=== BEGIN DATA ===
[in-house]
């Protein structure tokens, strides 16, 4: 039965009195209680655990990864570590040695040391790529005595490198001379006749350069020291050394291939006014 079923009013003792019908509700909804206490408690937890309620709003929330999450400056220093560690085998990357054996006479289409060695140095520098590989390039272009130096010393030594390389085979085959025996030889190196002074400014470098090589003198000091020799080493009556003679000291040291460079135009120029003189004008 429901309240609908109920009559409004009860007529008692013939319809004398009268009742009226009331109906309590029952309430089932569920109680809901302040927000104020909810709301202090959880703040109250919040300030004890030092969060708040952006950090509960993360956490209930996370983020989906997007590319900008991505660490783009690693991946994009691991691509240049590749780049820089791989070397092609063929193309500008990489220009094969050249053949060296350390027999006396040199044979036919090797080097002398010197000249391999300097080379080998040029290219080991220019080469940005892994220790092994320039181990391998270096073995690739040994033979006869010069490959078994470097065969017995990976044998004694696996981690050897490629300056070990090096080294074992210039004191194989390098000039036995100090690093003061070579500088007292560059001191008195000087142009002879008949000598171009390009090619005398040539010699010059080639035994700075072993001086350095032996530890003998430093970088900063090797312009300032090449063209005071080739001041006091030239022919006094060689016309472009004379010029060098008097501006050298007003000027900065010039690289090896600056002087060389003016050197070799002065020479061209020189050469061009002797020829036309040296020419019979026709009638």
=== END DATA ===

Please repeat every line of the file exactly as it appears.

[in-house]
């Protein structure tokens, strides 16, 4: 039965009195209680655990990864570590040695040391790529005595490198001379006749350069020291050394291939006014 079923009013003792019908509700909804206490408690937890309620709003929330999450400056220093560690085998990357054996006479289409060695140095520098590989390039272009130096010393030594390389085979085959025996030889190196002074400014470098090589003198000091020799080493009556003679000291040291460079135009120029003189004008 429901309240609908109920009559409004009860007529008692013939319809004398009268009742009226009331109906309590029952309430089932569920109680809901302040927000104020909810709301202090959880703040109250919040300030004890030092969060708040952006950090509960993360956490209930996370983020989906997007590319900008991505660490783009690693991946994009691991691509240049590749780049820089791989070397092609063929193309500008990489220009094969050249053949060296350390027999006396040199044979036919090797080097002398010197000249391999300097080379080998040029290219080991220019080469940005892994220790092994320039181990391998270096073995690739040994033979006869010069490959078994470097065969017995990976044998004694696996981690050897490629300056070990090096080294074992210039004191194989390098000039036995100090690093003061070579500088007292560059001191008195000087142009002879008949000598171009390009090619005398040539010699010059080639035994700075072993001086350095032996530890003998430093970088900063090797312009300032090449063209005071080739001041006091030239022919006094060689016309472009004379010029060098008097501006050298007003000027900065010039690289090896600056002087060389003016050197070799002065020479061209020189050469061009002797020829036309040296020419019979026709009638």